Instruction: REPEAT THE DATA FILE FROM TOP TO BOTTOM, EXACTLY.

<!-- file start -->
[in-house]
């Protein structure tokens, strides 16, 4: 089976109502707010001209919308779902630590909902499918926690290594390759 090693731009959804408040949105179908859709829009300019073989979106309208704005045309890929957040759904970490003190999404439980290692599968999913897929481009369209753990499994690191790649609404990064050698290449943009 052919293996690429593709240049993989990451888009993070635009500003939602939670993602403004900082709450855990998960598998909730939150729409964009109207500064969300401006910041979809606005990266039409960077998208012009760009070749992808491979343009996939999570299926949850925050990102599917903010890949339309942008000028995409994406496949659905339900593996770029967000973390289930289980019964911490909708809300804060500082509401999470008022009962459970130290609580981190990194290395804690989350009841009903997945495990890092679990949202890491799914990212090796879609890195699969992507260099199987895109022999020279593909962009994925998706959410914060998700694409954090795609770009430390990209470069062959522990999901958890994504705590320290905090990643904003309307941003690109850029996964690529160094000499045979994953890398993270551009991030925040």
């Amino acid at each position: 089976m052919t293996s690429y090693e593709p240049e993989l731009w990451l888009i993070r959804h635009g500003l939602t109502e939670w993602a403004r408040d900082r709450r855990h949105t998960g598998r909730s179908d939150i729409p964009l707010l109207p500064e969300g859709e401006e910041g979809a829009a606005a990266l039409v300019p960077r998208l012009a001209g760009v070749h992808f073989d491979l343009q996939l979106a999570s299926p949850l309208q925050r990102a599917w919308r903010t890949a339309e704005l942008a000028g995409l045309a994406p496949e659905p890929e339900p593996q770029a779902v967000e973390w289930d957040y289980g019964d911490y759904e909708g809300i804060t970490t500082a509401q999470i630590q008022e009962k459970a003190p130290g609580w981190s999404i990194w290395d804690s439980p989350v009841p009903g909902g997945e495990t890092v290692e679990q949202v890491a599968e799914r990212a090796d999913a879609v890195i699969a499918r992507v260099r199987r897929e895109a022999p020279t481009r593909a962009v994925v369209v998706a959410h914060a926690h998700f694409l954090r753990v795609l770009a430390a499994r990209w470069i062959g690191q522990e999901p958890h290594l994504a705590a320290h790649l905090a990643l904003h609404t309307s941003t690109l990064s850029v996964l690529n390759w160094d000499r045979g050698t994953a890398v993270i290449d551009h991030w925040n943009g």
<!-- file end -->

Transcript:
[in-house]
């Protein structure tokens, strides 16, 4: 089976109502707010001209919308779902630590909902499918926690290594390759 090693731009959804408040949105179908859709829009300019073989979106309208704005045309890929957040759904970490003190999404439980290692599968999913897929481009369209753990499994690191790649609404990064050698290449943009 052919293996690429593709240049993989990451888009993070635009500003939602939670993602403004900082709450855990998960598998909730939150729409964009109207500064969300401006910041979809606005990266039409960077998208012009760009070749992808491979343009996939999570299926949850925050990102599917903010890949339309942008000028995409994406496949659905339900593996770029967000973390289930289980019964911490909708809300804060500082509401999470008022009962459970130290609580981190990194290395804690989350009841009903997945495990890092679990949202890491799914990212090796879609890195699969992507260099199987895109022999020279593909962009994925998706959410914060998700694409954090795609770009430390990209470069062959522990999901958890994504705590320290905090990643904003309307941003690109850029996964690529160094000499045979994953890398993270551009991030925040």
């Amino acid at each position: 089976m052919t293996s690429y090693e593709p240049e993989l731009w990451l888009i993070r959804h635009g500003l939602t109502e939670w993602a403004r408040d900082r709450r855990h949105t998960g598998r909730s179908d939150i729409p964009l707010l109207p500064e969300g859709e401006e910041g979809a829009a606005a990266l039409v300019p960077r998208l012009a001209g760009v070749h992808f073989d491979l343009q996939l979106a999570s299926p949850l309208q925050r990102a599917w919308r903010t890949a339309e704005l942008a000028g995409l045309a994406p496949e659905p890929e339900p593996q770029a779902v967000e973390w289930d957040y289980g019964d911490y759904e909708g809300i804060t970490t500082a509401q999470i630590q008022e009962k459970a003190p130290g609580w981190s999404i990194w290395d804690s439980p989350v009841p009903g909902g997945e495990t890092v290692e679990q949202v890491a599968e799914r990212a090796d999913a879609v890195i699969a499918r992507v260099r199987r897929e895109a022999p020279t481009r593909a962009v994925v369209v998706a959410h914060a926690h998700f694409l954090r753990v795609l770009a430390a499994r990209w470069i062959g690191q522990e999901p958890h290594l994504a705590a320290h790649l905090a990643l904003h609404t309307s941003t690109l990064s850029v996964l690529n390759w160094d000499r045979g050698t994953a890398v993270i290449d551009h991030w925040n943009g």